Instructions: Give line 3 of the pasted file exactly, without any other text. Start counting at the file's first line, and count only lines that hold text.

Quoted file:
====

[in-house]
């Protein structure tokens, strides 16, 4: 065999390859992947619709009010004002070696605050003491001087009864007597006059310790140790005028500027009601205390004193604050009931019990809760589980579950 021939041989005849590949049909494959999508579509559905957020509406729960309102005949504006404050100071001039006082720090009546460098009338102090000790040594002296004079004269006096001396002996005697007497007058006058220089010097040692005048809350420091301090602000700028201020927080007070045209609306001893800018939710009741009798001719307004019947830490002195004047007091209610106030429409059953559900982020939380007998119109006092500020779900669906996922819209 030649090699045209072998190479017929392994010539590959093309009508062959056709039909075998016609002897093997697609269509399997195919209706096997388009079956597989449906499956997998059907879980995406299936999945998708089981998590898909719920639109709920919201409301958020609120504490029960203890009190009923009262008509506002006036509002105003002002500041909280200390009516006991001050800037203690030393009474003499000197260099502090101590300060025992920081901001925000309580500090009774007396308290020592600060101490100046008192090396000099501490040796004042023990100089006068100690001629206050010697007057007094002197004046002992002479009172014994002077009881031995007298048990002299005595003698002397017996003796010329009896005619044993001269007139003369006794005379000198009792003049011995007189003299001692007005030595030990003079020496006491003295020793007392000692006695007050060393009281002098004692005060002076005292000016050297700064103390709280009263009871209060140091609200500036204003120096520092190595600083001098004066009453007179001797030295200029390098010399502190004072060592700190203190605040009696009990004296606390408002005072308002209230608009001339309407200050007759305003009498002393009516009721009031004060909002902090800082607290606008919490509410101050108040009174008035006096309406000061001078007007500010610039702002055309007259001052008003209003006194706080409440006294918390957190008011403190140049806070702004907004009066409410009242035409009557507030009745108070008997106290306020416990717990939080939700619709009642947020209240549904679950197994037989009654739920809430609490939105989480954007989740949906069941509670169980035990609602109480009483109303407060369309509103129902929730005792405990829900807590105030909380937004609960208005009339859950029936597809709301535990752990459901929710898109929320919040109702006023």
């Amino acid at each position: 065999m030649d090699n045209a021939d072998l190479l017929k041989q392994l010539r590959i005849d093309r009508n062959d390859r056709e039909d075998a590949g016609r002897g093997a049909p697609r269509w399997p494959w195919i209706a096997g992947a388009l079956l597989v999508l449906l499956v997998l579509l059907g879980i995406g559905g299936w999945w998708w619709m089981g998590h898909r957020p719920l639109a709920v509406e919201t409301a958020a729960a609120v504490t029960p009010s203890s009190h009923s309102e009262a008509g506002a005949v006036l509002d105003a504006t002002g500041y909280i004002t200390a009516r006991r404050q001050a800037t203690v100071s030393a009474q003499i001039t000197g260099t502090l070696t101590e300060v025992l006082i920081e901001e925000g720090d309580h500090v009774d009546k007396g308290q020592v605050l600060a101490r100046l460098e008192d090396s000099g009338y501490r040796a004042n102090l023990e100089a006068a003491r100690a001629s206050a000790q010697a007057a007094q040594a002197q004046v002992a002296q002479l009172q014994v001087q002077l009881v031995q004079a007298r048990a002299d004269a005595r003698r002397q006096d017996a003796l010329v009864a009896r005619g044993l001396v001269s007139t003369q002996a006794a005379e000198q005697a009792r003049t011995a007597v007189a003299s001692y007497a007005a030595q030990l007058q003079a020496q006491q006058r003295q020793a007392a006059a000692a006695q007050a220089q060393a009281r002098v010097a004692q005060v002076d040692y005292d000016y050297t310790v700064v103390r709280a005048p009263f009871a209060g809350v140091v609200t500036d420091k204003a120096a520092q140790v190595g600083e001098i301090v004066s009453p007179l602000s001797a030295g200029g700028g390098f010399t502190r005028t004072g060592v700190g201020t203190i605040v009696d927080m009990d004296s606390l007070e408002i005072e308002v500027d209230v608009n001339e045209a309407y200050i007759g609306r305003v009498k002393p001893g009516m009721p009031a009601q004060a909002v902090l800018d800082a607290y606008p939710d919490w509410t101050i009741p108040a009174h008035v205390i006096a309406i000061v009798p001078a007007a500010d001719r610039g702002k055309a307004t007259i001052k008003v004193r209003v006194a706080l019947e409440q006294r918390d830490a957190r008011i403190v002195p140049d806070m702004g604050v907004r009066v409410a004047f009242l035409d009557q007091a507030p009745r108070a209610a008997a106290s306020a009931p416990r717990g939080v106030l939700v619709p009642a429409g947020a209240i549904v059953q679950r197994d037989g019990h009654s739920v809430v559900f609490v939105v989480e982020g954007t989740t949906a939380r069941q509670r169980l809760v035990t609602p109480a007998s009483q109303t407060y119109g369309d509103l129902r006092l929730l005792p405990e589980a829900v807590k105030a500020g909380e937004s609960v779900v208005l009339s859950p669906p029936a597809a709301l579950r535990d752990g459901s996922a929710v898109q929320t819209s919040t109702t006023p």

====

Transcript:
């Amino acid at each position: 065999m030649d090699n045209a021939d072998l190479l017929k041989q392994l010539r590959i005849d093309r009508n062959d390859r056709e039909d075998a590949g016609r002897g093997a049909p697609r269509w399997p494959w195919i209706a096997g992947a388009l079956l597989v999508l449906l499956v997998l579509l059907g879980i995406g559905g299936w999945w998708w619709m089981g998590h898909r957020p719920l639109a709920v509406e919201t409301a958020a729960a609120v504490t029960p009010s203890s009190h009923s309102e009262a008509g506002a005949v006036l509002d105003a504006t002002g500041y909280i004002t200390a009516r006991r404050q001050a800037t203690v100071s030393a009474q003499i001039t000197g260099t502090l070696t101590e300060v025992l006082i920081e901001e925000g720090d309580h500090v009774d009546k007396g308290q020592v605050l600060a101490r100046l460098e008192d090396s000099g009338y501490r040796a004042n102090l023990e100089a006068a003491r100690a001629s206050a000790q010697a007057a007094q040594a002197q004046v002992a002296q002479l009172q014994v001087q002077l009881v031995q004079a007298r048990a002299d004269a005595r003698r002397q006096d017996a003796l010329v009864a009896r005619g044993l001396v001269s007139t003369q002996a006794a005379e000198q005697a009792r003049t011995a007597v007189a003299s001692y007497a007005a030595q030990l007058q003079a020496q006491q006058r003295q020793a007392a006059a000692a006695q007050a220089q060393a009281r002098v010097a004692q005060v002076d040692y005292d000016y050297t310790v700064v103390r709280a005048p009263f009871a209060g809350v140091v609200t500036d420091k204003a120096a520092q140790v190595g600083e001098i301090v004066s009453p007179l602000s001797a030295g200029g700028g390098f010399t502190r005028t004072g060592v700190g201020t203190i605040v009696d927080m009990d004296s606390l007070e408002i005072e308002v500027d209230v608009n001339e045209a309407y200050i007759g609306r305003v009498k002393p001893g009516m009721p009031a009601q004060a909002v902090l800018d800082a607290y606008p939710d919490w509410t101050i009741p108040a009174h008035v205390i006096a309406i000061v009798p001078a007007a500010d001719r610039g702002k055309a307004t007259i001052k008003v004193r209003v006194a706080l019947e409440q006294r918390d830490a957190r008011i403190v002195p140049d806070m702004g604050v907004r009066v409410a004047f009242l035409d009557q007091a507030p009745r108070a209610a008997a106290s306020a009931p416990r717990g939080v106030l939700v619709p009642a429409g947020a209240i549904v059953q679950r197994d037989g019990h009654s739920v809430v559900f609490v939105v989480e982020g954007t989740t949906a939380r069941q509670r169980l809760v035990t609602p109480a007998s009483q109303t407060y119109g369309d509103l129902r006092l929730l005792p405990e589980a829900v807590k105030a500020g909380e937004s609960v779900v208005l009339s859950p669906p029936a597809a709301l579950r535990d752990g459901s996922a929710v898109q929320t819209s919040t109702t006023p």